G20 to thrash out 'tangible' growth framework

Seek transparency in Fed tapering plan

G20 to thrash out 'tangible' growth framework

G20 ministers on Saturday began their two-day deliberations to work out a "real and tangible framework" to push global growth amid clamour for a more transparent tapering programme by the US Fed Reserve with a view to reducing volatility in the global financial markets.

Australia, which is the chair of the G20, wants the ministers to agree to a tangible plan to achieve the collective global goal of promoting growth and lifting economies which are still reeling under the impact of the economic slowdown.

Talking to reporters ahead of the G20 ministerial meeting, Australian Treasurer Joe Hockey hoped that the ministers would "lay down a real and tangible framework for increasing growth of the global economy in the next five years".

The finance ministers and the central bank governors of G20 nations, which represent 85 per cent of the global economy, should come out with "real outcomes" to enhance cooperation to deal with volatility in global financial markets, he stressed. The contentious issue, however, is the tapering or withdrawal of monetary stimulus by the US Federal Reserve as it is having major implications on the markets in developed and emerging economies.

Indian Finance Minister P Chidambaram who reached here on Saturday will also pitch for greater transparency in the US Fed’s tapering operations, expeditious reforms of IMF and automatic sharing of tax information.

Hockey endorsed India's demand for a "forward guidance" on tapering by the US Federal Reserve when he made a case for a "no surprises policy" as far as monetary activities were concerned. "That is what the central bank governors are waiting for," he added.

The Fed first talked about tapering in May 2013, sending markets the world over into turmoil and the Indian rupee to a record low. Though the situation has improved much since then, the fears remain.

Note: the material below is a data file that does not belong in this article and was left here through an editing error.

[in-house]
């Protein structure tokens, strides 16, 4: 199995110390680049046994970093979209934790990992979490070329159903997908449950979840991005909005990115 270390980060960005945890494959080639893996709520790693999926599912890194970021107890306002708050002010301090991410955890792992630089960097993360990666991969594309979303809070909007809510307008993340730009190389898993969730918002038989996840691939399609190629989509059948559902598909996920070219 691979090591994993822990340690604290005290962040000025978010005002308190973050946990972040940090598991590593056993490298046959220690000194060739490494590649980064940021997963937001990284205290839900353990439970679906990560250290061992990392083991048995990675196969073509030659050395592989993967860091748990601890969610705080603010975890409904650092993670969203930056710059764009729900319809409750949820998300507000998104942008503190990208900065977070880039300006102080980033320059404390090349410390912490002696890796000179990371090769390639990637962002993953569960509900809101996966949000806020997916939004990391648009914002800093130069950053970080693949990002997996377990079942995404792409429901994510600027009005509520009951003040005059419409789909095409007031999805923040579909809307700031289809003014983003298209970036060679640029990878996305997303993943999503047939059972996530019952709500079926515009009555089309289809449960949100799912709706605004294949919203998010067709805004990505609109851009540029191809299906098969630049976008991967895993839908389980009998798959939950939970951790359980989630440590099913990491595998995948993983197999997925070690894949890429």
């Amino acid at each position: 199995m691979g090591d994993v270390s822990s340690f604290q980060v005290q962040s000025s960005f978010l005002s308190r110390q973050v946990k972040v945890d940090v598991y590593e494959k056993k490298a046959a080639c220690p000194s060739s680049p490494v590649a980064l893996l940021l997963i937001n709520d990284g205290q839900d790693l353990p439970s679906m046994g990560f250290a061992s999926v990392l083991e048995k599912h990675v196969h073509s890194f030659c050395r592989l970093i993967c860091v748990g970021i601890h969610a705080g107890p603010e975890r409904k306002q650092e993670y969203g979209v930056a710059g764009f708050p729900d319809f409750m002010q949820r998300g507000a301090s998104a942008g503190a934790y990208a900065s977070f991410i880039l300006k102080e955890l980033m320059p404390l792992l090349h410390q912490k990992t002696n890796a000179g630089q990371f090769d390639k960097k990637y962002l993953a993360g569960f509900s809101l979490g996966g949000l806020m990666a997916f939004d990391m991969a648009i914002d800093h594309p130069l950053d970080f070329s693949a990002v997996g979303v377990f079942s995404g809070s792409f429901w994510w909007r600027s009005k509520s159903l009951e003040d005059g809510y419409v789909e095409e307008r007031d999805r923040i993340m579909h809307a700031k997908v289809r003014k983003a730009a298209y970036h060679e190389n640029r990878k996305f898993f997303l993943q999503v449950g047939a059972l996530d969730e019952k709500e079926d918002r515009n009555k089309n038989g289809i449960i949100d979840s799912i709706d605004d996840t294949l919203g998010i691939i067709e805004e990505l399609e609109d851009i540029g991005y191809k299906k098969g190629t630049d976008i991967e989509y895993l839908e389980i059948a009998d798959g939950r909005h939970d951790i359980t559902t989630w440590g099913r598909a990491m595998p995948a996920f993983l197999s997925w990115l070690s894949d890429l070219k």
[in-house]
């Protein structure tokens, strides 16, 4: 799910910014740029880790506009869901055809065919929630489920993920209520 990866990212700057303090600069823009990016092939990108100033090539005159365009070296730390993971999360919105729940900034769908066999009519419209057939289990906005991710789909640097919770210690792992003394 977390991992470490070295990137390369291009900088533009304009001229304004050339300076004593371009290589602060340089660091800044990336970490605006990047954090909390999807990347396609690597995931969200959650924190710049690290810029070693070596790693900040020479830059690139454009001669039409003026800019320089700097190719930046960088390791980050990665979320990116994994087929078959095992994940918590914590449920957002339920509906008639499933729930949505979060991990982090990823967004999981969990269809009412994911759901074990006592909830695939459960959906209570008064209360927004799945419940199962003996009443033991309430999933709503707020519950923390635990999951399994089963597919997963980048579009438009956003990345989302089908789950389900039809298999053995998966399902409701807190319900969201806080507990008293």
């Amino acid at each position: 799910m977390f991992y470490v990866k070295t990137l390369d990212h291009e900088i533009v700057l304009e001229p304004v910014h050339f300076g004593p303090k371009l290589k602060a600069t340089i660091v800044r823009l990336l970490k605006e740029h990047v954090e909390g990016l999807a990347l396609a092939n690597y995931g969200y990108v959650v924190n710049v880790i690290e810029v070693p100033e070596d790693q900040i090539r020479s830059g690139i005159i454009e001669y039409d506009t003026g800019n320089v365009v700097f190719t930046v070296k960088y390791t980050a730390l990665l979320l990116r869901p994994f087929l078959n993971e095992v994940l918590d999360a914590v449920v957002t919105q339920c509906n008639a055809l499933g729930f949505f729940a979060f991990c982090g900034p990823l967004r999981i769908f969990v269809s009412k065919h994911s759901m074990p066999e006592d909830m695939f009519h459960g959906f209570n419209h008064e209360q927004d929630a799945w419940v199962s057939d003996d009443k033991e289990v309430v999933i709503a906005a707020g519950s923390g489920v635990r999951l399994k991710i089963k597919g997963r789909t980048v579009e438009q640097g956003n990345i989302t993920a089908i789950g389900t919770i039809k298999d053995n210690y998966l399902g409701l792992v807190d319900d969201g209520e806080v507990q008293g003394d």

The US Fed has reduced its monthly bond purchases by $20 billion to $65 billion on signs of an improving US economy. The reduction in stimulus, it is feared, may affect capital flows to emerging markets and impact their currencies.

India is represented by Reserve Bank Governor Raghuram Rajan and Economic Affairs Secretary Arvind Mayaram at G20 ministerial which will provide crucial inputs to the leaders' summit in Brisbane on November 15-16.

Concrete assurances

At the meeting of the Finance and Central Bank Deputies on Friday, Mayaram made a strong case for expediting International Monetary Fund (IMF) quota reform to give greater voting powers to emerging economies.

Using strong words, he described the inability of the IMF to move ahead with the quota reforms as "first visible failure of the G20" and asked the member nations to expeditiously ratify the 14th General Review which aimed at providing greater say to the developing world in the multilateral body. "We strongly stated that it is unfortunate that despite agreement in G20, implementation of 2010 reforms, which is vital for credibility, legitimacy and effectiveness of the IMF, have not been completed and we have missed the deadline of January 2014," he had said.

Chidambaram is expected to pursue the matter further to get concrete assurances from G20 members on expeditious reform of the multilateral body.

Besides the IMF reforms, India is also pressing for inclusion of tax avoidance besides tax evasions as part of the the overall global tax agenda. It will also push the case for automatic exchange of financial information that would help the member nations in dealing effectively with tax evasion.

The G20 is scheduled to come out with a communique on Sunday reflecting the broad consensus that would emerge during the two-day deliberations of the Finance Ministers and Central Bank Governors.

Narendra Modi or Rahul Gandhi? Who will win the battle royale of the Lok Sabha Elections 2019

Get real-time news updates, views and analysis on Lok Sabha Elections 2019 on Deccanherald.com/news/lok-sabha-elections-2019 

Like us on Facebook or follow us on Twitter and Instagram with #DHPoliticalTheatre for live updates on the Indian general elections 2019.

Liked the story?

  • 0

  • 0

  • 0

  • 0

  • 0